Source of gas pipeline leak in Coal township found, being fixed
COAL TOWNSHIP - An official with Sunoco Logistics said the source of a gas pipeline leak was identified Monday and efforts to repair the line continue.
Jeffrey P. Shields, communications manager for Sunoco Logistics, notified The News-Item via e-mail Monday afternoon and said the point of gas release was identified in a wooded area approximately a mile from Route 61 in Coal Township near the Shamokin Township line.
He said the small amount of gas that seeped from the pipe after excavation was contained to an area next to the pipeline.
"We are now working to repair the pipe and return it to service," Shields said.
He said he's not sure when repairs to the line will be completed.
Approximately 50 employees from Sunoco Logistics, subcontracting companies and environmental agencies joined forces over the past few days to determine the location of the leak that was discovered Friday on Little Mountain.
Sunoco Logistics employees and local and county officials said throughout the weekend and Monday the leak did not pose a danger to the public.
The line carries gasoline from Reading to Buffalo, N.Y. The pipeline, 14 inches in diameter, was installed in 1964 by the Atlantic Richfield Co. (ARCO) and purchased in 1990 by Sunoco.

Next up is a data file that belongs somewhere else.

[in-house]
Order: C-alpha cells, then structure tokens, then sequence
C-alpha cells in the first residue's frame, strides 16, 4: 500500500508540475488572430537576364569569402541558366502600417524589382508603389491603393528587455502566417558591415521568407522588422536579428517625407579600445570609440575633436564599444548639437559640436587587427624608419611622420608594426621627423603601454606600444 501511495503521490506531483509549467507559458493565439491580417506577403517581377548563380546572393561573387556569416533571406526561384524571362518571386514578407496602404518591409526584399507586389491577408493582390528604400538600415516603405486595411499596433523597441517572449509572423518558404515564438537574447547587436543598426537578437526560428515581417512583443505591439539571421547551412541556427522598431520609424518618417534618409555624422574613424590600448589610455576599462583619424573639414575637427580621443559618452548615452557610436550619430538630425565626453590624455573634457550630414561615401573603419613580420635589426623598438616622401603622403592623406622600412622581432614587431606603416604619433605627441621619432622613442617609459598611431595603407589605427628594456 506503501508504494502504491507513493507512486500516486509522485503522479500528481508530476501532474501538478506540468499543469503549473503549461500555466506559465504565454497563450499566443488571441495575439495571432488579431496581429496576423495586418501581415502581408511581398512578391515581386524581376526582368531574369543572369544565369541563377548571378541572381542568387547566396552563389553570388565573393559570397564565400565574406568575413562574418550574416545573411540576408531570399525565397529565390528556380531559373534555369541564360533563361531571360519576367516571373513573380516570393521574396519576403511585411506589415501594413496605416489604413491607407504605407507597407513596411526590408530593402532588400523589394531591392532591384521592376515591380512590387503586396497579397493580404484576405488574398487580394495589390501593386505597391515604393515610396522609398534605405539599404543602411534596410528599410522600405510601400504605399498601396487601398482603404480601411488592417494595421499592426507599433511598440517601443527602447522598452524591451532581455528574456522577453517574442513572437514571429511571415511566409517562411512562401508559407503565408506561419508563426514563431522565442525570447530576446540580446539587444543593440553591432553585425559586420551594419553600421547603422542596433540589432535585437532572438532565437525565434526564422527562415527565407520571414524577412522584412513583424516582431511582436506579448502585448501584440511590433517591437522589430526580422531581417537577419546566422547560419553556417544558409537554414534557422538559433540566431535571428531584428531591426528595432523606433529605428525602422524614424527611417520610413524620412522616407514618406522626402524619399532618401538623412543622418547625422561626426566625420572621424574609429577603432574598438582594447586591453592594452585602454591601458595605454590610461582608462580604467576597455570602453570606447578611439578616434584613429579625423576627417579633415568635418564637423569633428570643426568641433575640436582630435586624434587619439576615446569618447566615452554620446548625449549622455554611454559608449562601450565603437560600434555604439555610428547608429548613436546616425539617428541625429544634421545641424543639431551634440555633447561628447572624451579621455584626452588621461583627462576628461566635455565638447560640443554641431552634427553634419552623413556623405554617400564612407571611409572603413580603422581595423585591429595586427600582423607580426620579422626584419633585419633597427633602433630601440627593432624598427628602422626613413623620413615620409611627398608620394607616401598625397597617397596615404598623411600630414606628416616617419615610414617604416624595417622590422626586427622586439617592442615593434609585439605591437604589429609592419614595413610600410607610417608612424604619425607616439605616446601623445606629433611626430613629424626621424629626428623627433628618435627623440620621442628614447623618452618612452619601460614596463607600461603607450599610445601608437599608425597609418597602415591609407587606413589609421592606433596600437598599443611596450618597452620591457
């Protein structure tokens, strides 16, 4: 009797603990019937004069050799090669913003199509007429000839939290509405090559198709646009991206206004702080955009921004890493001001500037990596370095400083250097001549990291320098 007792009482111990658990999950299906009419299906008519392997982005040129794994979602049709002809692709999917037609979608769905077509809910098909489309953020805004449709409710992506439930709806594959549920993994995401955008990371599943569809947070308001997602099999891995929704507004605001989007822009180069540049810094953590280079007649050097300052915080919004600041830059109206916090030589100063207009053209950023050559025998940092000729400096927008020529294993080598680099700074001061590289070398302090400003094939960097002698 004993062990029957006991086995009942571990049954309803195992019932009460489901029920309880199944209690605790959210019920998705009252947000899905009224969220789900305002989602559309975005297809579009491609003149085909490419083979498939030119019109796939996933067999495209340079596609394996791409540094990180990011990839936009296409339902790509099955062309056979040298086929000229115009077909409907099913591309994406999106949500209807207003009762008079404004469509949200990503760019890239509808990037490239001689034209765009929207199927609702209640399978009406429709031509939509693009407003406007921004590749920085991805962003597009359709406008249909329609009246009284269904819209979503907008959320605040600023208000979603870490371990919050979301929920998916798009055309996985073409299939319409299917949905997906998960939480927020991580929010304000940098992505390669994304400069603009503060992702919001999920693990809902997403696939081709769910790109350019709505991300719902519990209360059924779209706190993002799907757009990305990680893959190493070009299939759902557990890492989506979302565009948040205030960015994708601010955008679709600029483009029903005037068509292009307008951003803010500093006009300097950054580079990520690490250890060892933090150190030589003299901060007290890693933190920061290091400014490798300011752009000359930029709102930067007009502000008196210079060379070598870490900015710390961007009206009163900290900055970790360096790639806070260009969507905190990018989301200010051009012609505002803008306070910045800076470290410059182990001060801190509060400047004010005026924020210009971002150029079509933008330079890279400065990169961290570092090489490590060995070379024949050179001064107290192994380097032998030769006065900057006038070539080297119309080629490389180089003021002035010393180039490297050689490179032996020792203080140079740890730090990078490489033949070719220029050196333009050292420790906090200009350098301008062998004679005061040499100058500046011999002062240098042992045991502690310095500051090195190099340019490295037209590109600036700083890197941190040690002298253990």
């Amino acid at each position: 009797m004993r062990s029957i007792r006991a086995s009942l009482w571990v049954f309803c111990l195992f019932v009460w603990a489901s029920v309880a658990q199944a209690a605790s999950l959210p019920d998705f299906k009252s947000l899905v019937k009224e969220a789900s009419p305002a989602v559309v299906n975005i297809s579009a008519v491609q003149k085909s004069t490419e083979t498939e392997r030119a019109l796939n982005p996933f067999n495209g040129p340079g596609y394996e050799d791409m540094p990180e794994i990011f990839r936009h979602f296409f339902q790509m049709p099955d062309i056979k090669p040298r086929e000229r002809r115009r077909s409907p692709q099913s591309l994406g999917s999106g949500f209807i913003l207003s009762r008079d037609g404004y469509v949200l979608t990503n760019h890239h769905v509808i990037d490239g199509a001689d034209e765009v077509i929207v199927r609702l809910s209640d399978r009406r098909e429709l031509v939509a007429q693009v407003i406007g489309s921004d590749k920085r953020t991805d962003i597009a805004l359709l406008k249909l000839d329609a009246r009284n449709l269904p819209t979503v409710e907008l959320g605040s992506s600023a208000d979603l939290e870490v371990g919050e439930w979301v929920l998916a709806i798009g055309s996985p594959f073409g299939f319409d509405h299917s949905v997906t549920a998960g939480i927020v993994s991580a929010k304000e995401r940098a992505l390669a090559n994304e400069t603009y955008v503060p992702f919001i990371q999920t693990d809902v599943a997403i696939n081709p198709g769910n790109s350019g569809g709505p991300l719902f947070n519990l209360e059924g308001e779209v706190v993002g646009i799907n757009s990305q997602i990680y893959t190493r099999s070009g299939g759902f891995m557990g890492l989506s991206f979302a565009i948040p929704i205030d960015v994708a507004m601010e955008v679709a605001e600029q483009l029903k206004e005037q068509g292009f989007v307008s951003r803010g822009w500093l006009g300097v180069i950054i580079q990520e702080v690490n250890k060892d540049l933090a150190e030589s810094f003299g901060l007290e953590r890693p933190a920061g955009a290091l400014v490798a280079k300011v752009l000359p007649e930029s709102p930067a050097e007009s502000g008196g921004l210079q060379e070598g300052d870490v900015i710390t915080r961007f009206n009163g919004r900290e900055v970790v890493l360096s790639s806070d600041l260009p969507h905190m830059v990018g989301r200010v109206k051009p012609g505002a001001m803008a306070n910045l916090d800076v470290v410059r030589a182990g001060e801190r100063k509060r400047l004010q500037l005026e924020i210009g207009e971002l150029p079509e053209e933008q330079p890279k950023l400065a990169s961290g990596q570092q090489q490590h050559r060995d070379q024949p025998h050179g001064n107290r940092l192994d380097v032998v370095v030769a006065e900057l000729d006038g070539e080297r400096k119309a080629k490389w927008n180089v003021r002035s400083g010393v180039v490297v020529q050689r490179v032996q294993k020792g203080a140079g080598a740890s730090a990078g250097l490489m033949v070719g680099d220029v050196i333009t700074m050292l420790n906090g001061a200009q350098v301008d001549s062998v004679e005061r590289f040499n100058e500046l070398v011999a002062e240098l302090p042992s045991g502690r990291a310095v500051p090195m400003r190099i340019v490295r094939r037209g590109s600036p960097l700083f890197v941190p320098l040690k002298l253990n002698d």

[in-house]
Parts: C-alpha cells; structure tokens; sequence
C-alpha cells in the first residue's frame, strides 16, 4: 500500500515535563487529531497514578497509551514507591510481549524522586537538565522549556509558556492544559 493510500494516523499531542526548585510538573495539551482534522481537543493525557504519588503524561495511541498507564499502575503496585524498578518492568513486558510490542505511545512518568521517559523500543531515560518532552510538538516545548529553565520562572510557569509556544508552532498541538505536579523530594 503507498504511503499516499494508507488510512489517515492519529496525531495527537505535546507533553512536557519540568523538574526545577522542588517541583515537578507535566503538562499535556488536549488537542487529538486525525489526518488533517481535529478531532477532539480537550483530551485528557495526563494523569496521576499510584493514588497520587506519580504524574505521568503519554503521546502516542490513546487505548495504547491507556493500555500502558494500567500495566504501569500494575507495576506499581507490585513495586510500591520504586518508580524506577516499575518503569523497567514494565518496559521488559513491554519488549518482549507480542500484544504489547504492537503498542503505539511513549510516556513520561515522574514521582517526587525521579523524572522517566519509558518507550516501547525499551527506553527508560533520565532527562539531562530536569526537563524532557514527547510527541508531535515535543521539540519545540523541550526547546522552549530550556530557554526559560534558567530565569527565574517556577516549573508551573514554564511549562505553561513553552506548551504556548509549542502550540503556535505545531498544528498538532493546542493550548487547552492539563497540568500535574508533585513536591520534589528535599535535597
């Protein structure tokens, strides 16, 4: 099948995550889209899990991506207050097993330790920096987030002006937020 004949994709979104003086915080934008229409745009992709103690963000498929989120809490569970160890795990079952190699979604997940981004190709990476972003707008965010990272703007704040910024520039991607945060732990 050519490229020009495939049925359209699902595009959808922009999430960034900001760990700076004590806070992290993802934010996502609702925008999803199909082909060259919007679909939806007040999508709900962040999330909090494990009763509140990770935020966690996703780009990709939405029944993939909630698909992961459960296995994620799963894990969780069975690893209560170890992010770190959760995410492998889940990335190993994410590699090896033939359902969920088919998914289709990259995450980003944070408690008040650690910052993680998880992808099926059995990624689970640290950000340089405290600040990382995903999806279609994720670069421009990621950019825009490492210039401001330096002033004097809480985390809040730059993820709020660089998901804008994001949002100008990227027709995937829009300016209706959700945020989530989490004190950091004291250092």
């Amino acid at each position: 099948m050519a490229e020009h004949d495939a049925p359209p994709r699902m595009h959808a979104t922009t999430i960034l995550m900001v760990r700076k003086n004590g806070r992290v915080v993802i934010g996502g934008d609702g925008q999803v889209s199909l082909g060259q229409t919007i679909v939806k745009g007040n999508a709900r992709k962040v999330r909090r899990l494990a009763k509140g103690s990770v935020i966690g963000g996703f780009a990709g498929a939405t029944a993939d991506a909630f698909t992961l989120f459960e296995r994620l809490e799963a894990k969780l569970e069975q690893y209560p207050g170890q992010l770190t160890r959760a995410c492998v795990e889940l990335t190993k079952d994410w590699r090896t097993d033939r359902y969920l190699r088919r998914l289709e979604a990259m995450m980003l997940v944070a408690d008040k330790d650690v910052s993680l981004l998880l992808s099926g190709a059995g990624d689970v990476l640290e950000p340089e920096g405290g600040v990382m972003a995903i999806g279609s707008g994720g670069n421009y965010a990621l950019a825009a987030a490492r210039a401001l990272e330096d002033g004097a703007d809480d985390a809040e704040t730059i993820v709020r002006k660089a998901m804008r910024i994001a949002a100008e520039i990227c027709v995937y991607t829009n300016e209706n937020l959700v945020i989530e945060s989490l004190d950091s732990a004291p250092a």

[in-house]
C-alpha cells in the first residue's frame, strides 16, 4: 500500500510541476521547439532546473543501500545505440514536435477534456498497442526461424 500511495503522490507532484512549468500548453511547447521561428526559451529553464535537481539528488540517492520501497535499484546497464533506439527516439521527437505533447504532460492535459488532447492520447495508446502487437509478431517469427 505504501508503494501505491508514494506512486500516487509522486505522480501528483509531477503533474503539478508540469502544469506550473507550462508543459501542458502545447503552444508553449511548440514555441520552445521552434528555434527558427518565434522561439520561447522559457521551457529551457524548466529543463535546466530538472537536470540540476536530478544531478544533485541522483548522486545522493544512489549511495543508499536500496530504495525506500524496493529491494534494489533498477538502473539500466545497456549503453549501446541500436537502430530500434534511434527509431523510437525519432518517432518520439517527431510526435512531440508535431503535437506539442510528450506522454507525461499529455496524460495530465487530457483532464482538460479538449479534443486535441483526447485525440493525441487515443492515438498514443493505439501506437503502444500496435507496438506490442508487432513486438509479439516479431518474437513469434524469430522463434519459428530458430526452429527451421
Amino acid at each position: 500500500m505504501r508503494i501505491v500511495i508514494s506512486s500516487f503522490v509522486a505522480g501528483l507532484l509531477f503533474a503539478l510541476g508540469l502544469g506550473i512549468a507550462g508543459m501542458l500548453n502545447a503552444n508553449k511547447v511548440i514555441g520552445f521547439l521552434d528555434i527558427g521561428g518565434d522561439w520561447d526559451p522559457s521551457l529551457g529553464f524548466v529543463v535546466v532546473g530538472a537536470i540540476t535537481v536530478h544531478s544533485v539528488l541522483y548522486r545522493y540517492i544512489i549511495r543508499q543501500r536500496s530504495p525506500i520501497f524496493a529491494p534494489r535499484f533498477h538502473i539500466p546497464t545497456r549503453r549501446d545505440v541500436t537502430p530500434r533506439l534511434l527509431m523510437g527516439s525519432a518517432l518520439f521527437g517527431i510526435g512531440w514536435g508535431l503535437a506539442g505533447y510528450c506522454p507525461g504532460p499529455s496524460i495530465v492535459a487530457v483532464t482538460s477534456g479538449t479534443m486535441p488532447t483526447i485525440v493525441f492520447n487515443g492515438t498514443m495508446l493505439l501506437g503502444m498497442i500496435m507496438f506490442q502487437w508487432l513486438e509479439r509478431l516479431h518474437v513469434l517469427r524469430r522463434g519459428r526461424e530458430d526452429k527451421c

A command center was established in a wooded area off Route 61 under a tunnel at the Brewery Curve near Tharptown, while another work crew continued to monitor the situation from Trevorton Road (Route 225) near Forest Hills Fire Company and Annabelle's Family Restaurant. Approximately 25 vehicles and various equipment were at the command center Monday morning.
Shields said employees earlier drained the gas from the line locally in hopes of determining the source of the leak.
Charles Stewart was the incident manager at the command center. He was being assisted by various company personnel, including right-of-way specialist Michael M. Baker.
Some of the property where the leak was investigated encompasses state game land, while other sections are privately owned.
Coal Township Manager Rob Slaby said he met with Stewart at the command center Monday morning and was given an update. Slaby was first informed about the leak Friday afternoon by Northumberland County Emergency Management Agency Director Steve Jeffery.
Early Monday, subcontractors were using portable lights to illuminate the wooded mountainside. Just off Trevorton Road, a tent surrounded a portion of the pipeline where pressure could be relieved if necessary.
Flag personnel from an independent contractor provided traffic control along Trevorton Road.
Stacey Shingara, a cook at Annabelle's, said some customers commented about the gas leak. She said the incident actually helped increase business because several employees from Sunoco Logistics and other companies had eaten at the restaurant every day since Friday.
Jeffery said a Zalar Drive resident walking on the mountain reported the leak Friday afternoon after smelling gasoline in a remote area about three-quarters of the way up the south side of the mountain.
On May 16, 2007, an estimated 63,000 gallons of fuel spilled when a heavy equipment operator from Mallard Contracting Inc., Mount Carmel, struck the same pipeline off a mining access road on the south face of Big Mountain. The break affected homeowners in the Edgewood section of Coal Township, not far from Our Lady of Lourdes Regional School and the Shamokin Area School District campuses.
In 2009, the state Department of Environmental Protection (DEP) and Mallard reached an agreement on the cleanup of the site.